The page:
Postpartum massage can be as important and beneficial as massage during pregnancy. Postpartum bodywork is an effective and holistic approach for the many adjustments to motherhood. You may be surprised to receive much more than a spa retreat.
Massage is well known for relaxation, stress reduction, pain relief and other health benefits. Unique postpartum benefits include hormone regulation, reduced swelling, better sleep and improved breastfeeding. More advanced therapy helps restore your body to its pre-pregnancy condition, speeds healing and assists with C-section recovery.
Find a massage therapist who is certified in prenatal and perinatal massage therapy. The APA does work with some massage therapists who are trained to work with postpartum women, but it is still important to ask about qualifications.
The Benefits of Postpartum Massage
Postpartum massage has been shown to be effective for a quicker recovery and better health. Release of toxins, edema, increase milk production, fatigued muscles, recovery from C-section birth. Massage can be given up to one year after delivery. Massage Integration of maternal bodywork may add welcome value to your healing journey and transition to motherhood.
Caesarean Section and Scar Revision Recovery
A caesarean section birth whether it is planned or not can take longer two to four weeks longer to recover than vaginal delivery. During this time, a mother can get a nurturing massage to promote healing and rest. Scar revision massage can be applied after nine weeks postpartum.
Relaxation and Stress Reduction
Massage relaxes muscles, increases circulation and lowers stress hormones, bringing relaxation and stress relief. All body systems appreciate treatment after nine months of change, culminating with the delivery of the greatest miracle in life.
Residual body aches from pregnancy are normal. Adding breastfeeding and childcare can intensify arm, shoulder and back pain. Massage is an effective holistic approach that relaxes muscles and relieves pain without medication. A skilled therapist may also resolve even associated numbness and tingling. Chronic or severe pain may require multiple sessions for resolution.
Massage greatly improves postpartum hormone balance. Estrogen and progesterone hormone levels are very high during pregnancy and decrease after delivery. Prolactin and oxytocin hormone levels rise to facilitate breastfeeding. Studies indicate that massage reduces the stress hormone cortisol. Certain essential oils may also bring hormone and mood balance.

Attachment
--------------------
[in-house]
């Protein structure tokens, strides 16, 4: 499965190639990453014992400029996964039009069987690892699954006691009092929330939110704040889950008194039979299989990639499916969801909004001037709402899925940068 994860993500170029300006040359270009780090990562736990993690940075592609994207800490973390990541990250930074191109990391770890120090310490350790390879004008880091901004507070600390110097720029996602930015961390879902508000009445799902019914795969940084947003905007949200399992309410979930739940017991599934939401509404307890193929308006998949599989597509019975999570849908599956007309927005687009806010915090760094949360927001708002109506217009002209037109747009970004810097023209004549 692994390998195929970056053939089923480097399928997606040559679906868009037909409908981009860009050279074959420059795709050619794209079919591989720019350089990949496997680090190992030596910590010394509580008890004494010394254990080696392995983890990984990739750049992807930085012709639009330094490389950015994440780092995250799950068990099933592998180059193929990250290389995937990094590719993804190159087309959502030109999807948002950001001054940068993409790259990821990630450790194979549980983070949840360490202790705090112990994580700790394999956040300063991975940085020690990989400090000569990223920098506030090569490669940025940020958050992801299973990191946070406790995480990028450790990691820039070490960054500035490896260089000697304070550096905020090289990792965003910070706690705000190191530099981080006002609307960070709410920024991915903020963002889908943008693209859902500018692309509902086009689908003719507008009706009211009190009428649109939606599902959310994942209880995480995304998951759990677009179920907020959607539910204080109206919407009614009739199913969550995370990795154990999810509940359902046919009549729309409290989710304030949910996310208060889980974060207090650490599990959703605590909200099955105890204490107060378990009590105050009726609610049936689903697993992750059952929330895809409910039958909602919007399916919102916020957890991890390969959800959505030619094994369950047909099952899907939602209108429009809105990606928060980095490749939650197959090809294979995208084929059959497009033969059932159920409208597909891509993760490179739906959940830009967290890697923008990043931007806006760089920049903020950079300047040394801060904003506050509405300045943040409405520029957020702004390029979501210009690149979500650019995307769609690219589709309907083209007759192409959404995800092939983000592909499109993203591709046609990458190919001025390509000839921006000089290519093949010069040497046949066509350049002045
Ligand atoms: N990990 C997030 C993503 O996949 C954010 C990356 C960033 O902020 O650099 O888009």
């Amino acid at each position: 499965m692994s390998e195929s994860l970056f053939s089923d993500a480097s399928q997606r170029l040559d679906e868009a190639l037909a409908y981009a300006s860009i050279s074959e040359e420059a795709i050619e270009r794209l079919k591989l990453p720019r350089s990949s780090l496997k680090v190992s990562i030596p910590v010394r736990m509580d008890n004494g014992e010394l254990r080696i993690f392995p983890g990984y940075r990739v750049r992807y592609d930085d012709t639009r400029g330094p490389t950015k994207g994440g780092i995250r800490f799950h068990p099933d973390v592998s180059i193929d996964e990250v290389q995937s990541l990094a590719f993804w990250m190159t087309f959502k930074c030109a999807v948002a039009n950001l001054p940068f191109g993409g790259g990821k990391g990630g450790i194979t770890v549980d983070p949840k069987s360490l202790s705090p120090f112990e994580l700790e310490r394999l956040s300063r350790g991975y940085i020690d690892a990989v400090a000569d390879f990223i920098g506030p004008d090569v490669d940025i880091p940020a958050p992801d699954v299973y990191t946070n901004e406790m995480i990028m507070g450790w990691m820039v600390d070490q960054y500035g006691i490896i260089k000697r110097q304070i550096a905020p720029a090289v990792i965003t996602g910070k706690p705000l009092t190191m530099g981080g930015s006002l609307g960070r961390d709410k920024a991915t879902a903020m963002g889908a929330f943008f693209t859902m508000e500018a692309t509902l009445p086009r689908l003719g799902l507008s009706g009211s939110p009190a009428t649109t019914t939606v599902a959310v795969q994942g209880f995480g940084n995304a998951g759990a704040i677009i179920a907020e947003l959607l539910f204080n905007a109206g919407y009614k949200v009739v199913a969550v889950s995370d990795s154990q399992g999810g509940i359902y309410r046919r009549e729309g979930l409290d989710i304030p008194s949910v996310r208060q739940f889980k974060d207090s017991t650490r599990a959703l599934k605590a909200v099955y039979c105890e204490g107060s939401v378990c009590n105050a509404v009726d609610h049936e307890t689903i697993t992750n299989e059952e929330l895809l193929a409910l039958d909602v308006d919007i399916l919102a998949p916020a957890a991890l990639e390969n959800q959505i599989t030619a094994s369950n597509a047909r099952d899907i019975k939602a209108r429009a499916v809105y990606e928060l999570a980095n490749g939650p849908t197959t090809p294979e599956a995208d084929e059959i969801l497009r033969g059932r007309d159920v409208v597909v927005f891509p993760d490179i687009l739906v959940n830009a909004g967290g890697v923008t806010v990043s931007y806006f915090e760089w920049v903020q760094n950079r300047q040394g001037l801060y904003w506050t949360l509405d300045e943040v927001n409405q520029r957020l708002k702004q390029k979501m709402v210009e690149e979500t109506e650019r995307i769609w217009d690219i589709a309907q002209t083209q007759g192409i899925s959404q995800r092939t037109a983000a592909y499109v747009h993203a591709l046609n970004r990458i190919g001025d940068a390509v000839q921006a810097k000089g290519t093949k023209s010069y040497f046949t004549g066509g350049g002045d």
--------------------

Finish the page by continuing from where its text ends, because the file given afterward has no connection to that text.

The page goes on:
Massage also reduces naturally occurring biochemical associated with depression (dopamine and serotonin) and cardiovascular problems (norepinephrine), supporting Mom with the challenges of motherhood.
Body fluids need to find balance after pregnancy, in which there was an increase of about 50% in fluid volume. Massage increases circulation and lymphatic drainage to facilitate elimination of excess fluids and waste products. Tissue stimulation assists your body to shift water to the right places.
Most new moms feel exhausted after labor and delivery, complicated with around-the-clock baby care. Massage will ease the fatigue, promote relaxation and assist with sleep. Studies have shown an increase in delta brain waves (those that accompany deep sleep) with massage therapy.
That is why it is very common to fall asleep during a massage. Getting enough sleep is key to postpartum recovery. Everything improves when you feel rested! Arrange some help and get regular massages for better rest and sleep. One study correlated better sleep with losing the baby fat on the tummy!
Breastfeeding is a beautiful gift to your newborn, but can also be a challenge for some moms. Massage therapy relaxes the body, increases circulation and increases milk production. Studies show that massage increases prolactin levels, a lactation hormone.
Relaxation in the chest muscles opens the shoulders and improves lactation. New research indicates that breast massage helps relieve breast pain, decreases breast milk sodium and improves newborn suckling. Consult with your therapist about this service as work directly on the breasts may not be legal in some areas.
Source – American Pregnancy